The Native Hawaiian artist’s installation Ponoiwi opens this Friday, Sept. 28, at ARTafterDARK: The Reveal. The work addresses the issue of removing sand from Maui dunes—where Native Hawaiians buried their ancestors for centuries—for the making of concrete for the construction industry on O‘ahu. First installed in 2011 for an exhibition at the Maui Arts & Cultural Center, Ponoiwi continues to be a timely work, with the recommencing of the Honolulu Rail project, and Gov. Abercrombie this year signing SB 1171, allowing construction projects to proceed without having to conduct a complete archeological inventory survey of a project. Landgraf is a recipient of a 2013 Native Arts & Cultures Foundation Fellowship.
You’re known as a photographer, what inspired you to do Ponoiwi as an installation?
The first thing that came to me was the idea of using a suspended shovel to represent the gouging of the land and the images came second. I only do installation when I feel the work will be enhanced with multiple layers of meaning and presence.
What inspired Ponoiwi?
I worked on a book project, Na Wahi Kapu o Maui, from 1996 to 2001, where I was documenting cultural and archeological sites on the island of Maui. I worked with someone who was on the Maui Island Burial Council, so I was given the opportunity to experience these places and it always sat in the back of my mind. The whole sand issue was even more apparent after I finished the project. When the Maui Arts & Cultural Center was organizing the group exhibition I Keia Manawa, of four Native Hawaiian women artists [Landgraf, Maile Andrade, Kaili Chun and April Drexel], I felt it was critical to speak to an issue critical to Maui.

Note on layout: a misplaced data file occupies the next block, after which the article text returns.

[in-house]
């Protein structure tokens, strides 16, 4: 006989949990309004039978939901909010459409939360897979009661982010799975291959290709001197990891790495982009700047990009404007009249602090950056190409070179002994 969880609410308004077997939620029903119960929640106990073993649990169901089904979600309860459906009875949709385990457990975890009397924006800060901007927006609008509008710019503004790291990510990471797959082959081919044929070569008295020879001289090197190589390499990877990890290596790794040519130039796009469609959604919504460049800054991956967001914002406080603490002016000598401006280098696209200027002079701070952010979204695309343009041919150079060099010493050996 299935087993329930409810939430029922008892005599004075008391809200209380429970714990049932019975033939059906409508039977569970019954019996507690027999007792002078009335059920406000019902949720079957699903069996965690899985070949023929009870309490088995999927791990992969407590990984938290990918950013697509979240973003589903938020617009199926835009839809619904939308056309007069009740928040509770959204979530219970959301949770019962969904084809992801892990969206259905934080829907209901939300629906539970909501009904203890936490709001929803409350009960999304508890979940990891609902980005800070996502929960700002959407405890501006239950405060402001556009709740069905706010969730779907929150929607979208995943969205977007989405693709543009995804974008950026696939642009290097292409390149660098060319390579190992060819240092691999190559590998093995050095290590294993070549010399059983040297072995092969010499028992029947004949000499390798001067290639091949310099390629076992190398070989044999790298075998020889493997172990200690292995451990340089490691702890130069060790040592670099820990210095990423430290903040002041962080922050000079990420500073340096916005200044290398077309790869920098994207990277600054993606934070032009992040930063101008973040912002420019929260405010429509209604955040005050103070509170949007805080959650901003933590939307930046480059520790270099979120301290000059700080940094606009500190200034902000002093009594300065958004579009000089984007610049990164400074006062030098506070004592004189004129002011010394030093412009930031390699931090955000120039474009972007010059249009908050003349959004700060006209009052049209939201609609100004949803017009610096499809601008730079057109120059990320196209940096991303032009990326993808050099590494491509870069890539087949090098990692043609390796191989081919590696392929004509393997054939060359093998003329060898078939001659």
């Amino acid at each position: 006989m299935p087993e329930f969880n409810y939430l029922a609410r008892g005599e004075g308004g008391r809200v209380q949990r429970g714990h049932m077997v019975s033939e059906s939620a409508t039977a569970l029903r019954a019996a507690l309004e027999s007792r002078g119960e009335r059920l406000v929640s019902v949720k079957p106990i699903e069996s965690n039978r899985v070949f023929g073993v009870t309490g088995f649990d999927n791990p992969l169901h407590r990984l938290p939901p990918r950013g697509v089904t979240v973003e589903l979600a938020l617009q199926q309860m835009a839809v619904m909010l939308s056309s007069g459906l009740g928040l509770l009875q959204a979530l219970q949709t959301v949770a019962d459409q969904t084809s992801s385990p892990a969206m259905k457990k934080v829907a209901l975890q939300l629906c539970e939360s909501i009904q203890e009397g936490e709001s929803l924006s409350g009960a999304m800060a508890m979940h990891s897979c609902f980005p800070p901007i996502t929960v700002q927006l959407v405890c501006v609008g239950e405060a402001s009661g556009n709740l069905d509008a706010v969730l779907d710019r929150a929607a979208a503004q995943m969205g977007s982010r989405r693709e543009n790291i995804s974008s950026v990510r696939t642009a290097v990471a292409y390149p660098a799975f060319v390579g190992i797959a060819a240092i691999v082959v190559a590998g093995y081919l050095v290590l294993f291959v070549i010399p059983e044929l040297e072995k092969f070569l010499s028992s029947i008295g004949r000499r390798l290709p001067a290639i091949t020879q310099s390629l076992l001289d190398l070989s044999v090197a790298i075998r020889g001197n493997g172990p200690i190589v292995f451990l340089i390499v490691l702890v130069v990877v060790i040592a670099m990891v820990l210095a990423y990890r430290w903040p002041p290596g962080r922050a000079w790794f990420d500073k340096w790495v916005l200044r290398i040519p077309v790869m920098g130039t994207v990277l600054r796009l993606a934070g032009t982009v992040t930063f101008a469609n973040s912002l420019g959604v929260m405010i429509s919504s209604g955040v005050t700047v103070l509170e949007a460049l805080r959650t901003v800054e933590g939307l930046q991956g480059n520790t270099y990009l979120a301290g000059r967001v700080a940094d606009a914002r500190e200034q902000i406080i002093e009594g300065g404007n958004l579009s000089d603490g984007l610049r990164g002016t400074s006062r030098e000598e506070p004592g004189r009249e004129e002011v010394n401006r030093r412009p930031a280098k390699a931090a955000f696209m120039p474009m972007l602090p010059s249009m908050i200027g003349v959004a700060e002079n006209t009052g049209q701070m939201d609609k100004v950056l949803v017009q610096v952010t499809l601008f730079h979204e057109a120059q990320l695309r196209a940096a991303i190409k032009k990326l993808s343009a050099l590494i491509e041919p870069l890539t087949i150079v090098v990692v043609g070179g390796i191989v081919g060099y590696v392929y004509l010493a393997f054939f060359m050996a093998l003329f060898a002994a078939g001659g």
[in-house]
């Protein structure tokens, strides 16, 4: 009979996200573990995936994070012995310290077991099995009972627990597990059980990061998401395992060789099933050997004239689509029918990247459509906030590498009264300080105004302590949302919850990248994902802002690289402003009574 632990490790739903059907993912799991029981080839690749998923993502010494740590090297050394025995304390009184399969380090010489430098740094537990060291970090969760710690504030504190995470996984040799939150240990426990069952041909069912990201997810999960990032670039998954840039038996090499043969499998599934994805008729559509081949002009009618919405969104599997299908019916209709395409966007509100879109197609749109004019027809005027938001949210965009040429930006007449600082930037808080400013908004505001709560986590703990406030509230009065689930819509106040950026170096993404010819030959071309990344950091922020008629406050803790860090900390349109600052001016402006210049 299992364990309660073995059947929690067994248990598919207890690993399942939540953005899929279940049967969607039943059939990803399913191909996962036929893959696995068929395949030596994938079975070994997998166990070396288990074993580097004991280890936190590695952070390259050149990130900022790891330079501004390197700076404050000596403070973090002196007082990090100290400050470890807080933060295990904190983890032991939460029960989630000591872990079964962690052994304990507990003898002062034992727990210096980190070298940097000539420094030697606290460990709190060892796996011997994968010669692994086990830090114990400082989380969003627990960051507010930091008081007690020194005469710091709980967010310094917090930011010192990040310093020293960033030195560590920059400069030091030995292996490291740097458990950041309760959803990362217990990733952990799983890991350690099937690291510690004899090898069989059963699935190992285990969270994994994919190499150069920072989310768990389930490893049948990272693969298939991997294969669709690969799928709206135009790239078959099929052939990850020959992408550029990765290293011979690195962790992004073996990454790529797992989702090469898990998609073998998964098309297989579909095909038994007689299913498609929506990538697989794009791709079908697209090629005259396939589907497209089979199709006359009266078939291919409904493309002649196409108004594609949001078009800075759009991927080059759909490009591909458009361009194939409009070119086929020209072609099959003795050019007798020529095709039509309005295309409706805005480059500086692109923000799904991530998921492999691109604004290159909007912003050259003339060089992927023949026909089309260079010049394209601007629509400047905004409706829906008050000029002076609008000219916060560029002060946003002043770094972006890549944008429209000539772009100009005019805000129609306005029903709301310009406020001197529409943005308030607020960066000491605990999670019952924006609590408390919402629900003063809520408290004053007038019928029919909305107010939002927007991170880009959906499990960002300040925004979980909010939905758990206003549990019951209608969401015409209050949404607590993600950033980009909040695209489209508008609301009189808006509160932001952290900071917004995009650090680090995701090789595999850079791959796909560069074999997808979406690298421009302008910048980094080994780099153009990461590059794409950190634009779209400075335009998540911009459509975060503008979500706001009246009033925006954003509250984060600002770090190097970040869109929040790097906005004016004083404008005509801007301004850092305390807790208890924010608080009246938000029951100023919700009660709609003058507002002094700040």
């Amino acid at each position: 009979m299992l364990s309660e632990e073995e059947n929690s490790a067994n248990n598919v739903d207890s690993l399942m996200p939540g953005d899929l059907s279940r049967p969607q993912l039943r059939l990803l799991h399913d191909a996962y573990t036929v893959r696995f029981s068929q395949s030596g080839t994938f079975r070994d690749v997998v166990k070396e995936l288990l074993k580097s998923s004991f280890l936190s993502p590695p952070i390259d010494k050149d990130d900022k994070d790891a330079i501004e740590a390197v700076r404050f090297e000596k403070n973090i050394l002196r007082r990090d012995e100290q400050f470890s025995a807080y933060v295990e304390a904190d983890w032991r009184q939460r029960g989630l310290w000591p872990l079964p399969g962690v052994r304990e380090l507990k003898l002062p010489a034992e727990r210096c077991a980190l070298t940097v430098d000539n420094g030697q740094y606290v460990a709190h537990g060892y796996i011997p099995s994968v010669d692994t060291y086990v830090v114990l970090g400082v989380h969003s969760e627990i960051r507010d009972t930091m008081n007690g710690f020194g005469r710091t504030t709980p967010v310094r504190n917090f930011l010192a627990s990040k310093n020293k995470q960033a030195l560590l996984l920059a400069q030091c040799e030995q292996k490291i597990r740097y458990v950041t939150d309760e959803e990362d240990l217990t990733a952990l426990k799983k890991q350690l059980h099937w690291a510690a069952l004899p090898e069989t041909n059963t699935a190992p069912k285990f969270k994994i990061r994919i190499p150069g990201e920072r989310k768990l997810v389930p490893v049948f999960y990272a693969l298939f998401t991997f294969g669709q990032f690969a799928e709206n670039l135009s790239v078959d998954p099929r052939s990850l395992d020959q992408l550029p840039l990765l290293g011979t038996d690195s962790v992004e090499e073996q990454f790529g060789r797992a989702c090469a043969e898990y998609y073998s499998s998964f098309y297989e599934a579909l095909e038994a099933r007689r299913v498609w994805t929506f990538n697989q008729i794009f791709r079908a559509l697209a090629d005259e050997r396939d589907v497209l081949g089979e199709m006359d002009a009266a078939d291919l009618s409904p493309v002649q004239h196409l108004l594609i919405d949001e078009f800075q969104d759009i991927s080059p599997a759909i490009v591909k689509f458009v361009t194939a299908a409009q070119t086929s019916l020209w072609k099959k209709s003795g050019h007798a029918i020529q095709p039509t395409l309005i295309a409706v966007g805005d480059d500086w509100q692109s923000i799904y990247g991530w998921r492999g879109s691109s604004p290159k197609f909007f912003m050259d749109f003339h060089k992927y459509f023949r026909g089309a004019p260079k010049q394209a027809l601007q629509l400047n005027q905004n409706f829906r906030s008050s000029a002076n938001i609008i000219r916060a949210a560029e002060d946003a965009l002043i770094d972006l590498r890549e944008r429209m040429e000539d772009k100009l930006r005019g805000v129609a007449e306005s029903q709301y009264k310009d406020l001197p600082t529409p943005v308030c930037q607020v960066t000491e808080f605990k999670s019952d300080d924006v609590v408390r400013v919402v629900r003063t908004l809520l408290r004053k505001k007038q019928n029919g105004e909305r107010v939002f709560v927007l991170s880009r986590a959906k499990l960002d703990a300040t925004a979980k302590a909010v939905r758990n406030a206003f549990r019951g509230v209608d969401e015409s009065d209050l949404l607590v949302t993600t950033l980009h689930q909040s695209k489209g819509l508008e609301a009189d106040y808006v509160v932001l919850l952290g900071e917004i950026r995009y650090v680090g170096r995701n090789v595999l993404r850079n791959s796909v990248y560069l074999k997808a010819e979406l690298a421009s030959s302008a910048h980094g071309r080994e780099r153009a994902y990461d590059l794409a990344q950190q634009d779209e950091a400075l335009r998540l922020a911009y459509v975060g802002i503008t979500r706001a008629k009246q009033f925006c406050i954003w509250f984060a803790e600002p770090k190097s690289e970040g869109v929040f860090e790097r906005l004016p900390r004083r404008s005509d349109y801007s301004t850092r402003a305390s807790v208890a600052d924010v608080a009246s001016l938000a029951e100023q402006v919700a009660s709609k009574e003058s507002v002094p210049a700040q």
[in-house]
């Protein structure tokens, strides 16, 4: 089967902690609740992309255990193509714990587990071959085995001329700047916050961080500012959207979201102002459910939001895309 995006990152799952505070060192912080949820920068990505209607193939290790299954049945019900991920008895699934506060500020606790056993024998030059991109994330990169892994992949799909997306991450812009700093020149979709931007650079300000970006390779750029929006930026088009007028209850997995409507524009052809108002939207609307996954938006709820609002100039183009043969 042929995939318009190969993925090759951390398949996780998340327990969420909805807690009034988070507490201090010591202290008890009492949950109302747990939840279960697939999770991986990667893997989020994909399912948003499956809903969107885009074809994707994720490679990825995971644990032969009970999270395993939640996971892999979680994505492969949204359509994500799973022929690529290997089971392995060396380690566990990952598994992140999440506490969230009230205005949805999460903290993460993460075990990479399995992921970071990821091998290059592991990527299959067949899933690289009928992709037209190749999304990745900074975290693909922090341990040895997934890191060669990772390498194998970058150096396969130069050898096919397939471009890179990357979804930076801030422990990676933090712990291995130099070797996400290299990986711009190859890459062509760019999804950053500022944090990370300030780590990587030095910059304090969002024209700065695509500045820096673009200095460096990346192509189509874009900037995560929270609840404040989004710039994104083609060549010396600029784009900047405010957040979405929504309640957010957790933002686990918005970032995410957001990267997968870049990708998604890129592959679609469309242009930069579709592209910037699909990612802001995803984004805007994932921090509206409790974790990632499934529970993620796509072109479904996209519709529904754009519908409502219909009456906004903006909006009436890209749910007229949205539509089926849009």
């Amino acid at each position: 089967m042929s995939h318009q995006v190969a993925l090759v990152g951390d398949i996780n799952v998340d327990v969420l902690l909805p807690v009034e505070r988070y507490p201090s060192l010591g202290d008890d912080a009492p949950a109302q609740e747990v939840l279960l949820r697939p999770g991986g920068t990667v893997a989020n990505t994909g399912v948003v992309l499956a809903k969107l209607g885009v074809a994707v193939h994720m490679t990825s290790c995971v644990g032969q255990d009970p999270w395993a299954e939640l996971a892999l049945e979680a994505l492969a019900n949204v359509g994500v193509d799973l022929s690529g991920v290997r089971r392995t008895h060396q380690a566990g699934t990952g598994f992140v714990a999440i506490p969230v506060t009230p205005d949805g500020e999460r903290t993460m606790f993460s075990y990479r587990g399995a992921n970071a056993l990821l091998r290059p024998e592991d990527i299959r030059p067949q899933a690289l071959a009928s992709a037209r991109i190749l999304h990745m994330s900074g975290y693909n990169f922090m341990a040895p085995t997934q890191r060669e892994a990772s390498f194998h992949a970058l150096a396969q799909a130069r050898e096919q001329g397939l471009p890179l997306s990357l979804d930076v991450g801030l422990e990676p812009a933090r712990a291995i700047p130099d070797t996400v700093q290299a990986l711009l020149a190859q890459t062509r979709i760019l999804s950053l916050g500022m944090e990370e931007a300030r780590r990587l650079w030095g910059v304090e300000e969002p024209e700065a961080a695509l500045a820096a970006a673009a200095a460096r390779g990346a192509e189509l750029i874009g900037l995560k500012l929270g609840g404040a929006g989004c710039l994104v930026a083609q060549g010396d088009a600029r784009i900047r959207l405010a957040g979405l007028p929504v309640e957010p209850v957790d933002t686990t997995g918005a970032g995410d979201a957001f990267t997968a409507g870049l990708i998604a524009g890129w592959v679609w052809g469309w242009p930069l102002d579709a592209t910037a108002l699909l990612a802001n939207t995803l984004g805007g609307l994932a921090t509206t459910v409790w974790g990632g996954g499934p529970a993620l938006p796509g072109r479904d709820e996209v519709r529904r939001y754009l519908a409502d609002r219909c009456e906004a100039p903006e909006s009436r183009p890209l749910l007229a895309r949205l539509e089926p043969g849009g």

Ponoiwi seems to take on more and more meaning as Honolulu continues to develop.
It’s interesting because a lot of people on Maui were not aware of the removing of Maui sand from their island for the purpose of construction on O‘ahu. Although it’s a Maui issue, it speaks to the constant development in Hawai‘i at the cost of Hawaiian land, culture and people. What’s happening currently in Kaka‘ako and the construction of rail in phases will set up for the continuous disregard by the powers that be. It’s exactly what happened with the construction of the H-3, it’s history repeating itself again. Ponoiwi asks, “Why are you doing this?”
Mahalo Kapulani for always offering all of us, everyone living in Hawaii nei, a chance to take stock and really ask ourselves to look within. Sadly the answers to why we do what we do are mostly the same, centered around greed and arrogance. Short term and self centered solutions that will surely be hewa loa looking into the future. As Hawaiians it’s our duty to think long term, and yet, these things continue to happen.
Your art helps me shift my time frame, and exposing these issues is vital. The things we don’t know, we need to find out more about. Sand from Maui for O’ahu development is profoundly disturbing, and your installation is an important alarm.
Your leo, through the medium of black and white photography is beautiful and at the same time haunting. Mahalo piha for raising our awareness of the inestimable value and customs of Ponoiwi. I can only ask, in response to your mana’o on sacrificing cultural values in the name of progress and development, “No ke aha?”
Seeing PONOIWI at MACC in Maui moved me to tears. Engrossed in life at the time believing someone would stop the desecration, someone would remember it’s importance, someone would speak out I’ve learned that the someone is me. Mahalo for the inspiration. Now, a member of the Maui Lanai Burial Council, I speak up, I speak out, hold 12 hour vigils of remembrance in the puuone and up to Iao valley. Please consider sharing with us again.